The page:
A Scientific Reports study that examined over 464,000 recordings of popular music recorded between 1955 and 2010 found less variety in pitch progressions, growing average loudness levels, less diverse instrumentation and recording techniques, and less timbral variety, which declined after reaching a peak in the 1960s. Scientific American's John Matson reported that this "seems to support the popular anecdotal observation that pop music of yore was "better", or at least more varied, than today’s top-40 stuff."
In May 2018, researchers at the University of California, Irvine, concluded that pop music has become 'sadder' over the last 30 years. The elements of happiness and brightness have eventually been replaced with the electronic beats making the pop music more 'sad yet danceable'.
Technology and mediaEdit
In the 1940s improved microphone design allowed a more intimate singing style and ten or twenty years later, inexpensive and more durable 45 r.p.m. records for singles "revolutionized the manner in which pop has been disseminated". This helped to move pop music to 'a record/radio/film star system'. Another technological change was the widespread availability of television in the 1950s; with televised performances, "pop stars had to have a visual presence". In the 1960s, the introduction of inexpensive, portable transistor radios meant that First World teenagers could listen to music outside of the home. Multi-track recording (from the 1960s); and digital sampling (from the 1980s) have also been utilized as methods for the creation and elaboration of pop music. By the early 1980s, the promotion of pop music had been greatly affected by the rise of music television channels like MTV, which "favoured those artists such as Michael Jackson and Madonna who had a strong visual appeal".
Legitimacy in music criticismEdit
The latter half of the 20th-century included a large-scale trend in American culture in which the boundaries between art and pop music were increasingly blurred. Between 1950 and 1970, there was a debate of pop versus art. Since then, certain music publications have embraced its legitimacy. According to Popmatters' Robert Loss: "There’s a strong argument for the 'rockist' mode in music criticism—that it exists, and that it’s harmful—and poptimism has positioned itself as a corrective, an antidote. ... In general, the Old Guard of rock critics and journalists is depicted as a bunch of bricklayers for the foundations of the Rock and Roll Hall of Fame. True in part, which is to say, false. Like film studies, rock criticism of the late ‘60s and the ‘70s was an attempt to make popular music worthy of study; it was poptimism before its day."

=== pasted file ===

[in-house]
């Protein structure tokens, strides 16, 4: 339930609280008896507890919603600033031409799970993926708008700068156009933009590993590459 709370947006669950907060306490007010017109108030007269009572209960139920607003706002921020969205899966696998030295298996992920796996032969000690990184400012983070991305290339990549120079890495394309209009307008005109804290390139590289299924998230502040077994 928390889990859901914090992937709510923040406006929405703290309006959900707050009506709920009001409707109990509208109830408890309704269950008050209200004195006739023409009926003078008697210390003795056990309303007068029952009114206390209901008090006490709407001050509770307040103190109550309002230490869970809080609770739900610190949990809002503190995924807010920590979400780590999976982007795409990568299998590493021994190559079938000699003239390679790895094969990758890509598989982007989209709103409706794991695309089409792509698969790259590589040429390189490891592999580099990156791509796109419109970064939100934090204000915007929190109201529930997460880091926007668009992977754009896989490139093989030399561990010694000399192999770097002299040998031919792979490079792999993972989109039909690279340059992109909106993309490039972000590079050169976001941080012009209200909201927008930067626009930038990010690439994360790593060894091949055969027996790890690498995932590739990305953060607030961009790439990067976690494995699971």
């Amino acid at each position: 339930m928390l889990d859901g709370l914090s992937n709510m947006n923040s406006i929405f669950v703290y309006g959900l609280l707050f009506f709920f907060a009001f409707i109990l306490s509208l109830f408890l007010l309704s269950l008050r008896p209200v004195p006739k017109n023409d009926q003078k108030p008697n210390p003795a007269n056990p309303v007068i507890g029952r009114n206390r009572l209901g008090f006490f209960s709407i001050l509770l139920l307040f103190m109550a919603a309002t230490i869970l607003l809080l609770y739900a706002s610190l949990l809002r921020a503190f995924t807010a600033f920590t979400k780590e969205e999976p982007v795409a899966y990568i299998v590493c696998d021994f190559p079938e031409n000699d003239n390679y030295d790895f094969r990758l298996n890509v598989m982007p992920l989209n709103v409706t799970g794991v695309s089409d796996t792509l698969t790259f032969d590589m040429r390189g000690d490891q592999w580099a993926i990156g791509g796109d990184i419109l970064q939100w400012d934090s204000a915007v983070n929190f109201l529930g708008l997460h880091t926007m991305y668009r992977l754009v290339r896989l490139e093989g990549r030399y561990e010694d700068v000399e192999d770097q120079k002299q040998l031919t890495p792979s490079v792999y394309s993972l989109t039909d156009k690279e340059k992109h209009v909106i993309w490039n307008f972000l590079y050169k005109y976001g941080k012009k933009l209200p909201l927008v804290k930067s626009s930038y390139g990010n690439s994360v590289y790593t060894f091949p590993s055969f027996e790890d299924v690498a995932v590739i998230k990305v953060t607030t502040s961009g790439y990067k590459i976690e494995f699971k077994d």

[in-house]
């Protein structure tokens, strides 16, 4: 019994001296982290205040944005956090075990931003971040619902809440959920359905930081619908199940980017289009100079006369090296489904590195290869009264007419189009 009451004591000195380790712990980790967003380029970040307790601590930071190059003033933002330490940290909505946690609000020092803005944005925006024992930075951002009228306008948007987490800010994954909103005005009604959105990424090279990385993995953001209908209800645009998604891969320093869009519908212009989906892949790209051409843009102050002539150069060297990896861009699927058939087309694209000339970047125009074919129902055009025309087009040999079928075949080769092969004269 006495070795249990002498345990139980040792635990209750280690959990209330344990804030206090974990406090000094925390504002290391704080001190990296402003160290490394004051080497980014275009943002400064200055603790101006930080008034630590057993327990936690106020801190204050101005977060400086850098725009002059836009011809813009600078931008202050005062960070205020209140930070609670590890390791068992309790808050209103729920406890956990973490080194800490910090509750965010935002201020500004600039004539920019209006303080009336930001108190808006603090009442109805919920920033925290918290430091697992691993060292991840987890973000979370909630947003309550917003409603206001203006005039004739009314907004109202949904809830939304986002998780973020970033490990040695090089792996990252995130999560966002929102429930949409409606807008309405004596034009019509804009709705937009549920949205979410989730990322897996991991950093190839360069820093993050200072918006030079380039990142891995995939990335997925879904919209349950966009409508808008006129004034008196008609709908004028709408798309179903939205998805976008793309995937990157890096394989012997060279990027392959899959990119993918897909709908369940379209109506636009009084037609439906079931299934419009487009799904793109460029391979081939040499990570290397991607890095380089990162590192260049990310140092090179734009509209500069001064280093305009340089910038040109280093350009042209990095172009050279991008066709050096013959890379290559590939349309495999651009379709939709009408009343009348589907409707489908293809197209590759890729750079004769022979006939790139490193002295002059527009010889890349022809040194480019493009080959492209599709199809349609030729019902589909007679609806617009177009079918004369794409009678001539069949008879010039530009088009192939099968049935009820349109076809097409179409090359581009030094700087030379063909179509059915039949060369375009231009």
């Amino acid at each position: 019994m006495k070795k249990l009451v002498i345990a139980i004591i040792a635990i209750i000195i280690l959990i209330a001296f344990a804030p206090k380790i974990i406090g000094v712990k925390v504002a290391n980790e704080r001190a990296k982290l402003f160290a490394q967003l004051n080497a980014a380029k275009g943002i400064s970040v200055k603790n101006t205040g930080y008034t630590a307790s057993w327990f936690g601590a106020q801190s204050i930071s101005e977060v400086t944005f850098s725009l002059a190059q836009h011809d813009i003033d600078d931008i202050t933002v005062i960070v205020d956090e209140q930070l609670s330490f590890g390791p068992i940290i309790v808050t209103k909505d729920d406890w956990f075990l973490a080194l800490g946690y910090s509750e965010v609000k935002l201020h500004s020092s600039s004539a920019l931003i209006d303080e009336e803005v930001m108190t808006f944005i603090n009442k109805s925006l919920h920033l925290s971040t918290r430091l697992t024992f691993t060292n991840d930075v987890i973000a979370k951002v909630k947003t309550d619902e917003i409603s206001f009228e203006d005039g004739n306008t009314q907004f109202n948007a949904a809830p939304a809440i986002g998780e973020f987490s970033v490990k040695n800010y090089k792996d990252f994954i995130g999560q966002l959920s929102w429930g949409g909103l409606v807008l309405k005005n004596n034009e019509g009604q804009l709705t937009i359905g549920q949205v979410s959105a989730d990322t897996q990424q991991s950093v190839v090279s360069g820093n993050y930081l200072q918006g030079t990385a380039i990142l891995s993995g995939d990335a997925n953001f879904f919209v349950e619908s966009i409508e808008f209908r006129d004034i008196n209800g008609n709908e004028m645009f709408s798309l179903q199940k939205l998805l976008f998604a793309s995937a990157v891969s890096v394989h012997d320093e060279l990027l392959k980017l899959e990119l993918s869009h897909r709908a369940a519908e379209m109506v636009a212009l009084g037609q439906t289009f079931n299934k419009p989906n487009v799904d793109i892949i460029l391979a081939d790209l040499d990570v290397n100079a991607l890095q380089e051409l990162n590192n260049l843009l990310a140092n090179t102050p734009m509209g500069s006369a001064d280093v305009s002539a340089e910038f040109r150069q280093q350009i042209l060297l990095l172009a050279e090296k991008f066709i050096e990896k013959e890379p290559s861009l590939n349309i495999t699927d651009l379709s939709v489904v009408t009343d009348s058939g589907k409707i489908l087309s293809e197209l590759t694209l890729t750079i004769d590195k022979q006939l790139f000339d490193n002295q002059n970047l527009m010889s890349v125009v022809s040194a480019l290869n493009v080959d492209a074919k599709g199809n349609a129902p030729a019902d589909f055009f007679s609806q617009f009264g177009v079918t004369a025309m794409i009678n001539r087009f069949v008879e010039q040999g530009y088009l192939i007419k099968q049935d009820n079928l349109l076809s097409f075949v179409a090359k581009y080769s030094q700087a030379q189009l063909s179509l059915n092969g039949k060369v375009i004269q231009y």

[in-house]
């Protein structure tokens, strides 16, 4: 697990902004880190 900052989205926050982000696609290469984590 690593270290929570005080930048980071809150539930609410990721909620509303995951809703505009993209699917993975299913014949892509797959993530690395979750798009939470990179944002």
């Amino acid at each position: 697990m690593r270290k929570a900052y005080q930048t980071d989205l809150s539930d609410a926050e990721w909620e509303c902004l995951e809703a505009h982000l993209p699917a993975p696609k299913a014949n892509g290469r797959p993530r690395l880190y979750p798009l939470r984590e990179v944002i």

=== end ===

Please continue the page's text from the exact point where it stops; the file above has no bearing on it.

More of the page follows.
Pop music has been dominated by the American and (from the mid-1960s) British music industries, whose influence has made pop music something of an international monoculture, but most regions and countries have their own form of pop music, sometimes producing local versions of wider trends, and lending them local characteristics. Some of these trends (for example Europop) have had a significant impact of the development of the genre.
According to Grove Music Online, "Western-derived pop styles, whether coexisting with or marginalizing distinctively local genres, have spread throughout the world and have come to constitute stylistic common denominators in global commercial music cultures". Some non-Western countries, such as Japan, have developed a thriving pop music industry, most of which is devoted to Western-style pop. Japan has for several years produced a greater quantity of music than everywhere except the USA.[clarification needed] The spread of Western-style pop music has been interpreted variously as representing processes of Americanization, homogenization, modernization, creative appropriation, cultural imperialism, or a more general process of globalization.